BACKGROUND: Information on stage at diagnosis for childhood blood cancers is essential for surveillance but is not available on a population basis in most countries. Our aim was to apply the internationally endorsed Toronto Paediatric Cancer Stage Guidelines to children (<15 years) with acute lymphoblastic leukemia (ALL), acute myeloid leukemia (AML), Hodgkin lymphoma (HL), or non-Hodgkin lymphoma (NHL) and to assess differences in survival by stage at diagnosis. PROCEDURE: Stage was defined by extent of involvement of the central nervous system (CNS) for ALL and AML and using the Ann Arbor and St Jude-Murphy systems for HL and NHL, respectively. The study cohort was drawn from the population-based Australian Childhood Cancer Registry, consisting of children diagnosed with one of these four blood cancers between 2006 and 2014 with follow-up to 2015. Five-year observed survival was estimated from the Kaplan-Meier method. RESULTS: Stage was assigned to 2201 of 2351 eligible patients (94%), ranging from 85% for AML to 95% for ALL, HL, and NHL. Survival following ALL varied from 94% (95% CI = 93%-95%) for CNS1 disease to 89% (95% CI = 79%-94%) for CNS2 (P = 0.07), whereas for AML there was essentially no difference in survival between CNS- (77%) and CNS+ disease (78%; P = 0.94). Nearly all children with HL survived for five years. There was a trend (P = 0.04) toward worsening survival with higher stage for NHL. CONCLUSIONS: These results provide the first population-wide picture of the distribution and outcomes for childhood blood cancers in Australia by extent of disease at diagnosis and provide a baseline for future comparisons.
    • The influence of BRCA2 mutation on localized prostate cancer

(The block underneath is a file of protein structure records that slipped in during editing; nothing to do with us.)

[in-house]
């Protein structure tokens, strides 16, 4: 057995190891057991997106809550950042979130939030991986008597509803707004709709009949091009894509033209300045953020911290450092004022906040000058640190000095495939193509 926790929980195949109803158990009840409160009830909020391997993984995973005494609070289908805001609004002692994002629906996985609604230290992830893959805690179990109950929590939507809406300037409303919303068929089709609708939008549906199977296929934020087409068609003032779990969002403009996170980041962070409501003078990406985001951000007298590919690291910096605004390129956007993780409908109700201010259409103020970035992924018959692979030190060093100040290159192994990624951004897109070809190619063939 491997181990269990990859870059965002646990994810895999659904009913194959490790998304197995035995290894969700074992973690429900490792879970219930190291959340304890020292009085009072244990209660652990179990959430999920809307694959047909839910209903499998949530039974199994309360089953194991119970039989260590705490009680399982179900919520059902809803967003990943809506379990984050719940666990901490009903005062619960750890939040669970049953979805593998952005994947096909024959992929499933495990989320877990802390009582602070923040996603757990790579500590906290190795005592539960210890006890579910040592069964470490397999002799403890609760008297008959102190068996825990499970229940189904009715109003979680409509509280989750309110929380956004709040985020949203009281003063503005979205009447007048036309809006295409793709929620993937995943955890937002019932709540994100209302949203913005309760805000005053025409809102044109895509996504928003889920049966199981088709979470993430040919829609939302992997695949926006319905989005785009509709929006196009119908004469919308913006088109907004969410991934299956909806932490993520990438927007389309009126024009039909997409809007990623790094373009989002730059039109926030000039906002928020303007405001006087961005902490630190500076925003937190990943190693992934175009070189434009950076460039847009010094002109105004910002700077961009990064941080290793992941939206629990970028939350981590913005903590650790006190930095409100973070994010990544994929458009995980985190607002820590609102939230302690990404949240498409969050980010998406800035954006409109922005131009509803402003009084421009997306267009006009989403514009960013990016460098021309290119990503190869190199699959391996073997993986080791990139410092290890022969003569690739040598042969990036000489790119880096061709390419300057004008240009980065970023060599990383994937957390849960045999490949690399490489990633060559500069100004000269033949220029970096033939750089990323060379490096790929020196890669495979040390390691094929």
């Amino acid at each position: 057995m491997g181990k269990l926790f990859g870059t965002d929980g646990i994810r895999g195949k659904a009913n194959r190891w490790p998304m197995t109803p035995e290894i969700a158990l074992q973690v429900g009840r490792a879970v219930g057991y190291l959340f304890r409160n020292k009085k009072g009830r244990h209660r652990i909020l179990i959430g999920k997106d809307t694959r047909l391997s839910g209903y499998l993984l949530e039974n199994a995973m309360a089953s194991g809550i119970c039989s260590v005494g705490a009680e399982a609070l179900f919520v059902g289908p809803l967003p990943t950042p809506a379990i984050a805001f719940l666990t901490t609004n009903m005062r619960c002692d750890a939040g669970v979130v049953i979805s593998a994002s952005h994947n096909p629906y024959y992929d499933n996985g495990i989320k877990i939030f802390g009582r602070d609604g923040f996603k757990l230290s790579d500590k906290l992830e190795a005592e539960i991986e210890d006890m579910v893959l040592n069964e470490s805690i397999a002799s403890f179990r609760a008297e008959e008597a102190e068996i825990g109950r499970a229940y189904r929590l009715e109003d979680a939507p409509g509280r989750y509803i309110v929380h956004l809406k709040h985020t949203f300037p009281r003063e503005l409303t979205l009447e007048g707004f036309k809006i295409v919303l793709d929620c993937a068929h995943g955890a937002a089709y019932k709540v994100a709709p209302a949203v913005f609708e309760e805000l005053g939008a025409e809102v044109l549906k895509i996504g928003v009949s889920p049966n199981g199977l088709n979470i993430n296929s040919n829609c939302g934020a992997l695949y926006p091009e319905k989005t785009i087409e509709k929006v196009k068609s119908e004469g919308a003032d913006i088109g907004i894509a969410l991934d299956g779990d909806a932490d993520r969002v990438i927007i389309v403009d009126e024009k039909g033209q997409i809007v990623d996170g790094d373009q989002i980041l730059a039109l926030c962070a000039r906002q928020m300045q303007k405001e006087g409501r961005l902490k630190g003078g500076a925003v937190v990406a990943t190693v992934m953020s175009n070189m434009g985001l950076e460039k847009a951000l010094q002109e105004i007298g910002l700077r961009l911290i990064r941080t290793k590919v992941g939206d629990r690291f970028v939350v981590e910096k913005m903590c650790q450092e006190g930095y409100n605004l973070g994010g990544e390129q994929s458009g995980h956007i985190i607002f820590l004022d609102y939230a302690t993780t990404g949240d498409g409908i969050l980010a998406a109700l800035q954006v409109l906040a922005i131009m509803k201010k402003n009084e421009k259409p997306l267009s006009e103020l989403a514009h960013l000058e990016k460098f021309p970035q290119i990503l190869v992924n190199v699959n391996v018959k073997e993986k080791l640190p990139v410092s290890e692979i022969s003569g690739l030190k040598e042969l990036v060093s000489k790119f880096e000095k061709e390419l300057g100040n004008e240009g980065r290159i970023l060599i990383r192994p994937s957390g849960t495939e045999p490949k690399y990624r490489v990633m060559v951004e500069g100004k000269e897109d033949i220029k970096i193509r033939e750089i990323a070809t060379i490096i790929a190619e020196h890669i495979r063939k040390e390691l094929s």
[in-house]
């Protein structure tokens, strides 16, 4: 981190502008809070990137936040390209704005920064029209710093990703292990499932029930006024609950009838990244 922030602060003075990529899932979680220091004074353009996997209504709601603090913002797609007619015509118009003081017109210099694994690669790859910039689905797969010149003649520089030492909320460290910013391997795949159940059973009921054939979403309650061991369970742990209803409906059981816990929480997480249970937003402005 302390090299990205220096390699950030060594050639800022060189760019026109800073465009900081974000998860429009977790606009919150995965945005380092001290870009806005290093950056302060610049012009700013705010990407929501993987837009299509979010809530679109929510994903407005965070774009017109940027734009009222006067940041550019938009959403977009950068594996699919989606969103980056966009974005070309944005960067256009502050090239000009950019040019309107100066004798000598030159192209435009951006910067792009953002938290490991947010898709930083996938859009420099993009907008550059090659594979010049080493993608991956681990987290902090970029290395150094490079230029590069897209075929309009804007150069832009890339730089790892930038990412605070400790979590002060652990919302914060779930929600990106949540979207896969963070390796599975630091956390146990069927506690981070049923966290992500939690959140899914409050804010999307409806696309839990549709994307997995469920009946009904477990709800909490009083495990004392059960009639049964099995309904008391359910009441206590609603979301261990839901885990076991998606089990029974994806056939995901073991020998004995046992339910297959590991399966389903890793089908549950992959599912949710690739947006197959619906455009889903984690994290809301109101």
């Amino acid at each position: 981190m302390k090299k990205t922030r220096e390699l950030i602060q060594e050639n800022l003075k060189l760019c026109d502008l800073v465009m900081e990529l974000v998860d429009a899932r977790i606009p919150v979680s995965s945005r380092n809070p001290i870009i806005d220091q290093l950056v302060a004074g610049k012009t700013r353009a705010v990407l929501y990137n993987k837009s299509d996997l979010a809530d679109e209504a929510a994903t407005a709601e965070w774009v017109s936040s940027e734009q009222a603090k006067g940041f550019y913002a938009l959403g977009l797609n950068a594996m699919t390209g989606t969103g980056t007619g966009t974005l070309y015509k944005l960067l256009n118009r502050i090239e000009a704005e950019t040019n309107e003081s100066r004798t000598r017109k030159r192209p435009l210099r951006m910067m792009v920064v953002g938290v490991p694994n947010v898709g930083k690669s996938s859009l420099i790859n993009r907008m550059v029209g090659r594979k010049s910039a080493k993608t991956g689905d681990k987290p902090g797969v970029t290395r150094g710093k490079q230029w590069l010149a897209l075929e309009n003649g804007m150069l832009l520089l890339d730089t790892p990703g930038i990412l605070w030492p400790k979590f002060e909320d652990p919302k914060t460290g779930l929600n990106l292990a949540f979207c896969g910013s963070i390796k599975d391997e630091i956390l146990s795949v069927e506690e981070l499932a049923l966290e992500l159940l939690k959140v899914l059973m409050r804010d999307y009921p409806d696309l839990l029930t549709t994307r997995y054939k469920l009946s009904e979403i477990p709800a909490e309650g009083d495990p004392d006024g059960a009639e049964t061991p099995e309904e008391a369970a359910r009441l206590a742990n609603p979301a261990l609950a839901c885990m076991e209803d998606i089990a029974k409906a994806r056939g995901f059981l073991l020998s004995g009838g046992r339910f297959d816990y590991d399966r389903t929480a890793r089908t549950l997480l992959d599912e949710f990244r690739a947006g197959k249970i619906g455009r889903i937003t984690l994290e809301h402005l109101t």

Taylor, RA; Fraser, M; Rebello, R; Boutros, PC; Murphy, DG; Bristow, Robert G; Risbridger, GP; Monash Partners Comprehensive Cancer Consortium and Cancer Program, Biomedicine Discovery Institute, Prostate Cancer Research Group, Department of Anatomy and Developmental Biology and Department of Physiology, Monash University, Melbourne, Victoria, Australia (2019)
      A key challenge in the management of localized prostate cancer is the identification of men with a high likelihood of progression to an advanced, incurable stage. Patients who harbour germline BRCA2 mutations have worse clinical outcomes than noncarriers when treated with surgery or radiotherapy. Insights from different disciplines have improved our understanding of why patients with BRCA2-mutant tumours have a high likelihood of failing on conventional management after diagnosis. Treatment-naive BRCA2-mutant tumours are defined by aggressive clinical and molecular features early in the disease course, and the genomic landscape of these BRCA2-mutant tumours is characterized by a unique molecular profile and higher genomic instability than noncarrier tumours. Moreover, BRCA2-mutant tumours commonly show the concurrent presence of the intraductal carcinoma of the prostate (IDCP) pathology, a poor prognostic indicator. Subclonal analyses have revealed that IDCP and invasive adenocarcinoma in BRCA2-mutant tumours can arise from the same ancestral clone, implying that a temporal evolutionary trajectory exists. Finally, functional studies have shown that BRCA2-mutant tumours can harbour a subpopulation of cancer cells that can tolerate castration de novo, enabling the tumour to evade androgen deprivation therapy. Importantly, future challenges remain regarding how to best model the biology underpinning this aggressive phenotype and translate these findings to improve clinical outcomes.